WSSA: What Plants Sense and “Say” May Impact the Future of Weed Control

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New findings from scientists with the Weed Science Society of America show certain plants can sense when weeds are growing above ground. With further research, scientists may find a way to protect seeds from the stresses they experience when they detect weeds growing above them.

Photo that shows dodder.

Photo courtesy of Jim Westwood, Virginia Tech

We hope our research will lead to innovative new strategies that will one day give growers – and their crops – the upper hand.

Scientists with the Weed Science Society of America (WSSA) say plants can sense and communicate in ways that may surprise you, and those findings are opening the door for innovative new approaches to weed control.

“Historically we’ve thought about plants as relatively simple organisms, but in fact they are almost constantly changing as they sense and respond to what’s going on in their surroundings,” says WSSA Fellow Clarence Swanton, Ph.D., a researcher with the University of Guelph.

Swanton has made a number of important discoveries about plants and what they seem to sense. Most recently, he found that corn seeds could detect whether weeds are growing above ground. They make that determination based on light reflected by weeds that penetrates the soil surface. If the seeds sense weeds are lurking, cellular changes are triggered to delay germination – resulting in unrecoverable yield losses.

Swanton believes that with further research, scientists may find a way to protect seeds from the stresses they experience when they detect weeds growing above them. “With the right treatment, we might be able to trigger a beneficial reaction and actually boost the development and emergence of new seedlings,” he says.

Swanton previously discovered that light reflected by weeds also helps emerged corn and soybean plants sense when competitors are growing close by. The crops respond with chemical changes that stunt both their root system and their above-ground growth.

“It is critical that farmers control weeds early so crops are free of competitors during the earliest stages of their growth,” he says. “Delays can be costly. Weeds aren’t just competing for water and nutrients. They actually are triggering genetic-level changes that impact crop yields.”

“Plant to Plant” Communication

Jim Westwood, a researcher at Virginia Tech, agrees with Swanton’s assessment that there is lot more is going on with plants than we may realize. Westwood is leading a research team that has studied the relationship between the parasitic weed dodder, also known as “vampire plant,” and two plant “victims.” One is the researcher’s favorite model plant, arabidopsis, while the other is dodder’s more common prey, tomato.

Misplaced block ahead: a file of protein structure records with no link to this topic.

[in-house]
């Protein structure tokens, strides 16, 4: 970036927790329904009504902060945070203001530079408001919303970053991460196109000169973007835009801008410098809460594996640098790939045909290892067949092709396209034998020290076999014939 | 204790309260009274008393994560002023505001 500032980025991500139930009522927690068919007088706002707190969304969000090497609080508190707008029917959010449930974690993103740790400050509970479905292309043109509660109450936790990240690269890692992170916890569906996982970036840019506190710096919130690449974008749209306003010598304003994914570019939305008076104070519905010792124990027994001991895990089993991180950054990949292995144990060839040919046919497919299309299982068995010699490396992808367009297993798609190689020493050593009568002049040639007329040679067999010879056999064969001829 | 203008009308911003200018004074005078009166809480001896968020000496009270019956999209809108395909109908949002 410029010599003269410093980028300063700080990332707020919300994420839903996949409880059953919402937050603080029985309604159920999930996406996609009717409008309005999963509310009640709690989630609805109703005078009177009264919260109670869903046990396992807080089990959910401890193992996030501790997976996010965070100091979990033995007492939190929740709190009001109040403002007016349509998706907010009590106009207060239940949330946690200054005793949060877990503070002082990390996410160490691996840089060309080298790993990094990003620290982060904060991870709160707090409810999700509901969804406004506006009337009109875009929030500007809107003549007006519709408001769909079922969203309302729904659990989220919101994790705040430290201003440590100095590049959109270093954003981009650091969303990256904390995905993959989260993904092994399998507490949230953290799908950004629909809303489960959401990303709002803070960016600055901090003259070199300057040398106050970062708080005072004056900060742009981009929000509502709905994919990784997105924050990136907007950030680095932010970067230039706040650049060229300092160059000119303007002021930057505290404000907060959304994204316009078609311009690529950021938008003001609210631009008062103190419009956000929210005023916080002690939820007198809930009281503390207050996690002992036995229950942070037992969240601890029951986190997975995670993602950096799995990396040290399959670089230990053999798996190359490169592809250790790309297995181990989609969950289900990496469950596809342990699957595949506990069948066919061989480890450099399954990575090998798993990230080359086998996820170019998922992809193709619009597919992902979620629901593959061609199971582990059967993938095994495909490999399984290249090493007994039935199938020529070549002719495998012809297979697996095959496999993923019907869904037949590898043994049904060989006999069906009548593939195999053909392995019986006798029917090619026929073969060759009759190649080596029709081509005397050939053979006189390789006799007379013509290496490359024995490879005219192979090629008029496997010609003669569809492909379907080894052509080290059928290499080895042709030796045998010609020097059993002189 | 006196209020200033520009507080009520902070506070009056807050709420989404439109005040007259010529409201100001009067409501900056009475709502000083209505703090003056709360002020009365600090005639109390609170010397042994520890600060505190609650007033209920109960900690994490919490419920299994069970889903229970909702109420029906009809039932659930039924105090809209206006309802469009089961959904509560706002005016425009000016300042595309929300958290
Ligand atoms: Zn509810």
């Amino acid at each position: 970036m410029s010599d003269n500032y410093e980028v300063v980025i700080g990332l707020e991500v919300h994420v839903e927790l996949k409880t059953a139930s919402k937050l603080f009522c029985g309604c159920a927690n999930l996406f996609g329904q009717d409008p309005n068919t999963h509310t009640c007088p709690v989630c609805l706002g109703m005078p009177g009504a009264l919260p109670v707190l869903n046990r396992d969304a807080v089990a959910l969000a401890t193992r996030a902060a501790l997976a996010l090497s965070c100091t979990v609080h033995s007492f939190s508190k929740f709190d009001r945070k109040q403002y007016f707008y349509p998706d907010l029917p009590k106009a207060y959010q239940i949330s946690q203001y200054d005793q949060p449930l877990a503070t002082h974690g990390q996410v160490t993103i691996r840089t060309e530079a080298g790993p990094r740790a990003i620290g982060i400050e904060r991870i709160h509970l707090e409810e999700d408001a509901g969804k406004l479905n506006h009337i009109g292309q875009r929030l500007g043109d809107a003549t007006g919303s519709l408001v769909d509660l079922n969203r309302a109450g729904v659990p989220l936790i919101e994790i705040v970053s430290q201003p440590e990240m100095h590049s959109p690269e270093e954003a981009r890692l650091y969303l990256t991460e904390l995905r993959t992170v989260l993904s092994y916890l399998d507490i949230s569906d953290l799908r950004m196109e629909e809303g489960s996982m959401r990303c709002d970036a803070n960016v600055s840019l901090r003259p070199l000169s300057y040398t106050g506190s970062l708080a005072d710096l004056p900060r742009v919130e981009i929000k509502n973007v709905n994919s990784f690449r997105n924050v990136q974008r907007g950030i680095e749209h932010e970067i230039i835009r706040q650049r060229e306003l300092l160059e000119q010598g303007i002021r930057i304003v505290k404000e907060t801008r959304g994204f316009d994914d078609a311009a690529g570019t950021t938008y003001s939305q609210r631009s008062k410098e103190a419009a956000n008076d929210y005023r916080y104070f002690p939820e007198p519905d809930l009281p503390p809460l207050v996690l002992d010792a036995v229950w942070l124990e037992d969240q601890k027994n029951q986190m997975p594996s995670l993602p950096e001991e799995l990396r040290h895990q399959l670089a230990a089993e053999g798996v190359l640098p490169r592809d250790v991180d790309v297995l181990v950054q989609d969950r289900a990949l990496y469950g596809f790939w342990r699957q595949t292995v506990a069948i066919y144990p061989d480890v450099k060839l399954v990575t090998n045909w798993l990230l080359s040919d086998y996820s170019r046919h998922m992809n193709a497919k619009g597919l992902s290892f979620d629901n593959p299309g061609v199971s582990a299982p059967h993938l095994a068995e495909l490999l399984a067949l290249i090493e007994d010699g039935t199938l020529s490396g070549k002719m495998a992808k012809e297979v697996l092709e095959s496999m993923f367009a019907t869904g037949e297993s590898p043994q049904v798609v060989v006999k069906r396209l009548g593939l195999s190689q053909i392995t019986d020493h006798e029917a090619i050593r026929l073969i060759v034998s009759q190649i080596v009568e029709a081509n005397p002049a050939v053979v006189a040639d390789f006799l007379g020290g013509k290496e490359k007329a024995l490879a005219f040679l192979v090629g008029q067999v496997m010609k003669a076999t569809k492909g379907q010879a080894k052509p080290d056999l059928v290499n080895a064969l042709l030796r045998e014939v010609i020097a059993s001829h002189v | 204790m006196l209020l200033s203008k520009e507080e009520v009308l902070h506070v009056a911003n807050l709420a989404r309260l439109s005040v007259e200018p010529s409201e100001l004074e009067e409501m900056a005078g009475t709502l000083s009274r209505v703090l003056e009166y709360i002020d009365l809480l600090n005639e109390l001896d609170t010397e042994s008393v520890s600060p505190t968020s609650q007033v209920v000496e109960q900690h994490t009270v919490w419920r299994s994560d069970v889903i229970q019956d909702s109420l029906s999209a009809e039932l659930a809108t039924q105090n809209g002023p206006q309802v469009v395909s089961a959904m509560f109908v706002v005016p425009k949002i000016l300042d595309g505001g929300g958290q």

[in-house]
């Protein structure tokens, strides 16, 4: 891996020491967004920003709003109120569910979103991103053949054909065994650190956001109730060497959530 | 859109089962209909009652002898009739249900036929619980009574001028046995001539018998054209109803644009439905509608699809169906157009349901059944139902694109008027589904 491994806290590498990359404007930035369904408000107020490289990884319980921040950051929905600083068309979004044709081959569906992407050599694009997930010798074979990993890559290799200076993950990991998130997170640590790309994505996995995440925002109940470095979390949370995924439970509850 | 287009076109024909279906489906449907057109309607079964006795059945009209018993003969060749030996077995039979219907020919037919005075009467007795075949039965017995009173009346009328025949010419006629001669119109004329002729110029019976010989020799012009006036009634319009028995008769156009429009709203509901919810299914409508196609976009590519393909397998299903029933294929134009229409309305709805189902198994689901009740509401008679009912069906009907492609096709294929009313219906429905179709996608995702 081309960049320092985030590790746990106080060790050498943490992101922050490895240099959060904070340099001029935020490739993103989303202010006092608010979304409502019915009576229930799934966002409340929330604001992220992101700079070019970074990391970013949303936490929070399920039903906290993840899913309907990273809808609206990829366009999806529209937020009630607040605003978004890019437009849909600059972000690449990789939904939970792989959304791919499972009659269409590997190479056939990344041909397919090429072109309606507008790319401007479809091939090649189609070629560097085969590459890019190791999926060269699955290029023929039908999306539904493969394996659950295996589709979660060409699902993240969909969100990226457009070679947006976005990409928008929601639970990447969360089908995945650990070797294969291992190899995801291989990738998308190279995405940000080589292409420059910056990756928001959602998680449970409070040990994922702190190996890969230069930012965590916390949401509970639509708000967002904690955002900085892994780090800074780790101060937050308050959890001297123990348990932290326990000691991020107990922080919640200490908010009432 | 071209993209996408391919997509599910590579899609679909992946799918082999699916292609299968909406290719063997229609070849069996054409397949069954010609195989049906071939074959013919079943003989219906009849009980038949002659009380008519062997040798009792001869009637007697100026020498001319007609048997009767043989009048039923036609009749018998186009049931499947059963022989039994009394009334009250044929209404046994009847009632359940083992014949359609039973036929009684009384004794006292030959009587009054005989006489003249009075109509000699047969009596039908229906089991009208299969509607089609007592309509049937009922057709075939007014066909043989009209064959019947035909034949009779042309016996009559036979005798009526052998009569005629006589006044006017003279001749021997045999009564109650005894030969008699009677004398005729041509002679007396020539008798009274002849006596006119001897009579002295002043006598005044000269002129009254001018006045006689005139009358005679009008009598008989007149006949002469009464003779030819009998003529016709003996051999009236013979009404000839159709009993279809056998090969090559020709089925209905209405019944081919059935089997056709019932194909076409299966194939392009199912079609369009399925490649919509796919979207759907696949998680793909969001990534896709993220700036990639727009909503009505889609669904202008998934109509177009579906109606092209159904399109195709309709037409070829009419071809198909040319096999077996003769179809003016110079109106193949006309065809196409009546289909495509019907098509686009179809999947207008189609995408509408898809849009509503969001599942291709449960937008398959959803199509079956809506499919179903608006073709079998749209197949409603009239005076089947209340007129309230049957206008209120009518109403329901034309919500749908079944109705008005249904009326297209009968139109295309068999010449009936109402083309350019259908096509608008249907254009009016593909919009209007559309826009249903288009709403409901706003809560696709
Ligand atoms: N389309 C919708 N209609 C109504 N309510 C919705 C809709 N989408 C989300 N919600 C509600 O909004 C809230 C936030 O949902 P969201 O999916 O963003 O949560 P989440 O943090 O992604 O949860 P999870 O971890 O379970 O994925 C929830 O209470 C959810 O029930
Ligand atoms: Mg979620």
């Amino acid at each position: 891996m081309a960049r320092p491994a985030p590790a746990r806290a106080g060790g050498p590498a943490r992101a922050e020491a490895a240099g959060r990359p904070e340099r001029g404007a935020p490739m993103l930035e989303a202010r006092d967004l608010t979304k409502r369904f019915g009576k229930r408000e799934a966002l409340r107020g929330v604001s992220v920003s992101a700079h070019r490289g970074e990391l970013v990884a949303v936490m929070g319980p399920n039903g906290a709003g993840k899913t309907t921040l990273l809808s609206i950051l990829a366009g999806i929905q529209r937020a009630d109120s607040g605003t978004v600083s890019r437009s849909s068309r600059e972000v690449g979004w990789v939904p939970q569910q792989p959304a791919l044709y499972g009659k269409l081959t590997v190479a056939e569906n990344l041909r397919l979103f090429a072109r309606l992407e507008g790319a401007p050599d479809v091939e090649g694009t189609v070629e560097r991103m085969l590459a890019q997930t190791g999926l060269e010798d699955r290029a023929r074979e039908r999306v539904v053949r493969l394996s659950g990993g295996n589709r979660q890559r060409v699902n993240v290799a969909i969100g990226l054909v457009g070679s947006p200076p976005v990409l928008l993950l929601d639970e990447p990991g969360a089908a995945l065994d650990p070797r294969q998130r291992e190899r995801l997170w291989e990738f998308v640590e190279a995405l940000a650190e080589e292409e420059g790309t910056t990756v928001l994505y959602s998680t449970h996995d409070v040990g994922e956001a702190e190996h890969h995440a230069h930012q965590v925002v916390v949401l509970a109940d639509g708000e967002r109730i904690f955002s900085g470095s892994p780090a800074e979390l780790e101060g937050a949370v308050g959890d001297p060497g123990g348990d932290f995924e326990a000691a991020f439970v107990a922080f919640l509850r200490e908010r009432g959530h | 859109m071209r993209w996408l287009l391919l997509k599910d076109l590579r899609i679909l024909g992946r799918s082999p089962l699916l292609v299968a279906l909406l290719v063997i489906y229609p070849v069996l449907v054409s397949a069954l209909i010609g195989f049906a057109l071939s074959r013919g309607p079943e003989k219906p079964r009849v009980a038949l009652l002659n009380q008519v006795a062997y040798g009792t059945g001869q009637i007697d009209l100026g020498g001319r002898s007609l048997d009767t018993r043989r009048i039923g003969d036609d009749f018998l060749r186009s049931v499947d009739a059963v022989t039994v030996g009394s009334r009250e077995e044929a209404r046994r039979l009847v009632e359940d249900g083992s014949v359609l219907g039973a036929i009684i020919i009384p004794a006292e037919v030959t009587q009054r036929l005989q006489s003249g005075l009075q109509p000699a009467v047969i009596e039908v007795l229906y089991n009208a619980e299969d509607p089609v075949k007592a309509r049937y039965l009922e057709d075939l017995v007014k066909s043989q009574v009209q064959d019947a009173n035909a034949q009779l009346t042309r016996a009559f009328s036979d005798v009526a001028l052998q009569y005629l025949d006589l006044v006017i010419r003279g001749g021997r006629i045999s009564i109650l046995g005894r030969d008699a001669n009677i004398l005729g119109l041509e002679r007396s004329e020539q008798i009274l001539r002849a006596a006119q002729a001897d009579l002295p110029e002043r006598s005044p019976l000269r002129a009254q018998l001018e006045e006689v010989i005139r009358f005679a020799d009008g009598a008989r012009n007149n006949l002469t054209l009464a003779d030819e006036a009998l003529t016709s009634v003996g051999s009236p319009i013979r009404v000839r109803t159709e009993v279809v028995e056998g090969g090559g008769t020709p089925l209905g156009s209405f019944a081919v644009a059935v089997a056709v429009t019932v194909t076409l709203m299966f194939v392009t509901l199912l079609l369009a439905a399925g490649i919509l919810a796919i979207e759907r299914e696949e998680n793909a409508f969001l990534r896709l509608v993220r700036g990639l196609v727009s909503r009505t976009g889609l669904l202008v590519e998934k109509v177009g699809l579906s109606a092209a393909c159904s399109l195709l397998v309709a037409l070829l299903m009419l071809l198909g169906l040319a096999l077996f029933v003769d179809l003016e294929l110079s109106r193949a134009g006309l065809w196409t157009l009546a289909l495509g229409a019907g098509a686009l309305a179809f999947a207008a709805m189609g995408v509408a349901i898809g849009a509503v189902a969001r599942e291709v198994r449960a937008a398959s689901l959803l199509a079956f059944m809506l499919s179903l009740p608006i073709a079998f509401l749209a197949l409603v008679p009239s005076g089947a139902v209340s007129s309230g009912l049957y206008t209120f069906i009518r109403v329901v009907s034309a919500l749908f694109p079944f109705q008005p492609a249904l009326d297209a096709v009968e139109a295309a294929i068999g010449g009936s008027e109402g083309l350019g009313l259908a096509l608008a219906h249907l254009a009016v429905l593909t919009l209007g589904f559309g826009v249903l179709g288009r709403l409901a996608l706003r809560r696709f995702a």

Researchers knew from previous reports that dodder senses chemical signals given off by potential host plants and uses that information to grow towards them. But once dodder attaches itself to its host, the real fun begins. Messenger RNAs are exchanged between the plants and serve as a unique language that allows dodder and its host to chat freely and potentially share large volumes of genetic information at the molecular level.

What are they saying? Westwood says further research is underway to find out. He suspects, though, that dodder may have dastardly intent. The weed is likely telling host plants precisely how to lower their defenses so they can be more readily attacked, as well as how to produce more of the nutrients dodder needs to survive and thrive.

If Westwood is right, finding a way to disrupt this messenger RNA dialogue might protect the host plant and cause parasitic plants to wither away.

“Parasitic plants can have a devastating impact on crops and are extremely hard to control,” he says. “Dodder seeds, for example, can survive in the soil for decades. We hope our research will lead to innovative new strategies that will one day give growers – and their crops – the upper hand.”

About the Weed Science Society of America
The Weed Science Society of America, a nonprofit scientific society, was founded in 1956 to encourage and promote the development of knowledge concerning weeds and their impact on the environment. The Society promotes research, education and extension outreach activities related to weeds, provides science-based information to the public and policy makers, fosters awareness of weeds and their impact on managed and natural ecosystems, and promotes cooperation among weed science organizations across the nation and around the world. For more information, visit http://www.wssa.net.

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Lee Van Wychen
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